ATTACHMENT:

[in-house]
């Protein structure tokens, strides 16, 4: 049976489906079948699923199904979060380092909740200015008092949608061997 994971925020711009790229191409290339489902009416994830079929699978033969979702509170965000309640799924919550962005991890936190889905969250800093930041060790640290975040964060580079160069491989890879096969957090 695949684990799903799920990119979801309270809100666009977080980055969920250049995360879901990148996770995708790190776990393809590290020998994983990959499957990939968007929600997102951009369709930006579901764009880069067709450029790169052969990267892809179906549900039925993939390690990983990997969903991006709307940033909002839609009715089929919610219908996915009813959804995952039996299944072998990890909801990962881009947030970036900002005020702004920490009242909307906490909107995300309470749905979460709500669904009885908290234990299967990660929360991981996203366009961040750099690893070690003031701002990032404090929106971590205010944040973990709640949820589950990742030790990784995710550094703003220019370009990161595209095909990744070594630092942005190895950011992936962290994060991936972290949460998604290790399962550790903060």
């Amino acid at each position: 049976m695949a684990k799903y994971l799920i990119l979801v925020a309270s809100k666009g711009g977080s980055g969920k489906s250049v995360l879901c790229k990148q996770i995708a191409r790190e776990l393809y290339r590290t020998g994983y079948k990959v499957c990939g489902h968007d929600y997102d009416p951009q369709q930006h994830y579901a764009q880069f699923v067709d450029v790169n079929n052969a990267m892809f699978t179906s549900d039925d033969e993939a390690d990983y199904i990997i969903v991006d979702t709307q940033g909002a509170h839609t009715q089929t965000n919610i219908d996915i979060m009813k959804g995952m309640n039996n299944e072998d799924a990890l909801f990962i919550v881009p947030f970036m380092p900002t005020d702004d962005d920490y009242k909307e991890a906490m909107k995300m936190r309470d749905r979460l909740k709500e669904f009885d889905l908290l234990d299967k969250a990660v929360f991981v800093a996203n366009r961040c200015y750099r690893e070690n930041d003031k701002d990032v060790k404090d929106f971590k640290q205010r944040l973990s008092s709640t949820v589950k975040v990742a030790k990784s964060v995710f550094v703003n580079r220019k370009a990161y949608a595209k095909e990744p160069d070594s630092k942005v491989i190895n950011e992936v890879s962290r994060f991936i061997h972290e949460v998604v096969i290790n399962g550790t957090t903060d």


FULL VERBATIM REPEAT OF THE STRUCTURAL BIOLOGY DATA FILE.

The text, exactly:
[in-house]
């Protein structure tokens, strides 16, 4: 049976489906079948699923199904979060380092909740200015008092949608061997 994971925020711009790229191409290339489902009416994830079929699978033969979702509170965000309640799924919550962005991890936190889905969250800093930041060790640290975040964060580079160069491989890879096969957090 695949684990799903799920990119979801309270809100666009977080980055969920250049995360879901990148996770995708790190776990393809590290020998994983990959499957990939968007929600997102951009369709930006579901764009880069067709450029790169052969990267892809179906549900039925993939390690990983990997969903991006709307940033909002839609009715089929919610219908996915009813959804995952039996299944072998990890909801990962881009947030970036900002005020702004920490009242909307906490909107995300309470749905979460709500669904009885908290234990299967990660929360991981996203366009961040750099690893070690003031701002990032404090929106971590205010944040973990709640949820589950990742030790990784995710550094703003220019370009990161595209095909990744070594630092942005190895950011992936962290994060991936972290949460998604290790399962550790903060």
């Amino acid at each position: 049976m695949a684990k799903y994971l799920i990119l979801v925020a309270s809100k666009g711009g977080s980055g969920k489906s250049v995360l879901c790229k990148q996770i995708a191409r790190e776990l393809y290339r590290t020998g994983y079948k990959v499957c990939g489902h968007d929600y997102d009416p951009q369709q930006h994830y579901a764009q880069f699923v067709d450029v790169n079929n052969a990267m892809f699978t179906s549900d039925d033969e993939a390690d990983y199904i990997i969903v991006d979702t709307q940033g909002a509170h839609t009715q089929t965000n919610i219908d996915i979060m009813k959804g995952m309640n039996n299944e072998d799924a990890l909801f990962i919550v881009p947030f970036m380092p900002t005020d702004d962005d920490y009242k909307e991890a906490m909107k995300m936190r309470d749905r979460l909740k709500e669904f009885d889905l908290l234990d299967k969250a990660v929360f991981v800093a996203n366009r961040c200015y750099r690893e070690n930041d003031k701002d990032v060790k404090d929106f971590k640290q205010r944040l973990s008092s709640t949820v589950k975040v990742a030790k990784s964060v995710f550094v703003n580079r220019k370009a990161y949608a595209k095909e990744p160069d070594s630092k942005v491989i190895n950011e992936v890879s962290r994060f991936i061997h972290e949460v998604v096969i290790n399962g550790t957090t903060d």